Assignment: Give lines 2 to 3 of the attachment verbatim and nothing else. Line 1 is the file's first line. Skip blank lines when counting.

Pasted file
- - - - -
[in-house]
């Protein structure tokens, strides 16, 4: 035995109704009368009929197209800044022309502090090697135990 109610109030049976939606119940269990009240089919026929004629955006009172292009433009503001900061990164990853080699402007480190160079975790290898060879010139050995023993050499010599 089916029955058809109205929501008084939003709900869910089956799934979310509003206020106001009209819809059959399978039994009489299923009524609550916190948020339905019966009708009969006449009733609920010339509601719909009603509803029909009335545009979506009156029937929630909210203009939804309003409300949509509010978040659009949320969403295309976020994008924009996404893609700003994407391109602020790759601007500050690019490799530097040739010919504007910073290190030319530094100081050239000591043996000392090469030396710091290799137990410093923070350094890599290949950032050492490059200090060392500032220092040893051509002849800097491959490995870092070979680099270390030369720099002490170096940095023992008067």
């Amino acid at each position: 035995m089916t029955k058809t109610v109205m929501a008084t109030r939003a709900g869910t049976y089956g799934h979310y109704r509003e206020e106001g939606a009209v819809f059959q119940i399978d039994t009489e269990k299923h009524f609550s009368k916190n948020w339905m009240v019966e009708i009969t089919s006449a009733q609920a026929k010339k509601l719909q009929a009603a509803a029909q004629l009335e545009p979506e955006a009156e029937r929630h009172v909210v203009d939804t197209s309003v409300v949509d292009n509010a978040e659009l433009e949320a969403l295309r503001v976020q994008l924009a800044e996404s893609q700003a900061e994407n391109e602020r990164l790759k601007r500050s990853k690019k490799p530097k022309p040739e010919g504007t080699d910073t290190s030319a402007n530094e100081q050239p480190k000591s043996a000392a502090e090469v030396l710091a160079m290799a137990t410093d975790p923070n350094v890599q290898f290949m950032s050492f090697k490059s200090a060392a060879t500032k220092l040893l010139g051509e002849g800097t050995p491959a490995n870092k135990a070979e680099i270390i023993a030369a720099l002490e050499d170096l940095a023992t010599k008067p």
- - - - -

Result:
């Protein structure tokens, strides 16, 4: 035995109704009368009929197209800044022309502090090697135990 109610109030049976939606119940269990009240089919026929004629955006009172292009433009503001900061990164990853080699402007480190160079975790290898060879010139050995023993050499010599 089916029955058809109205929501008084939003709900869910089956799934979310509003206020106001009209819809059959399978039994009489299923009524609550916190948020339905019966009708009969006449009733609920010339509601719909009603509803029909009335545009979506009156029937929630909210203009939804309003409300949509509010978040659009949320969403295309976020994008924009996404893609700003994407391109602020790759601007500050690019490799530097040739010919504007910073290190030319530094100081050239000591043996000392090469030396710091290799137990410093923070350094890599290949950032050492490059200090060392500032220092040893051509002849800097491959490995870092070979680099270390030369720099002490170096940095023992008067």
């Amino acid at each position: 035995m089916t029955k058809t109610v109205m929501a008084t109030r939003a709900g869910t049976y089956g799934h979310y109704r509003e206020e106001g939606a009209v819809f059959q119940i399978d039994t009489e269990k299923h009524f609550s009368k916190n948020w339905m009240v019966e009708i009969t089919s006449a009733q609920a026929k010339k509601l719909q009929a009603a509803a029909q004629l009335e545009p979506e955006a009156e029937r929630h009172v909210v203009d939804t197209s309003v409300v949509d292009n509010a978040e659009l433009e949320a969403l295309r503001v976020q994008l924009a800044e996404s893609q700003a900061e994407n391109e602020r990164l790759k601007r500050s990853k690019k490799p530097k022309p040739e010919g504007t080699d910073t290190s030319a402007n530094e100081q050239p480190k000591s043996a000392a502090e090469v030396l710091a160079m290799a137990t410093d975790p923070n350094v890599q290898f290949m950032s050492f090697k490059s200090a060392a060879t500032k220092l040893l010139g051509e002849g800097t050995p491959a490995n870092k135990a070979e680099i270390i023993a030369a720099l002490e050499d170096l940095a023992t010599k008067p």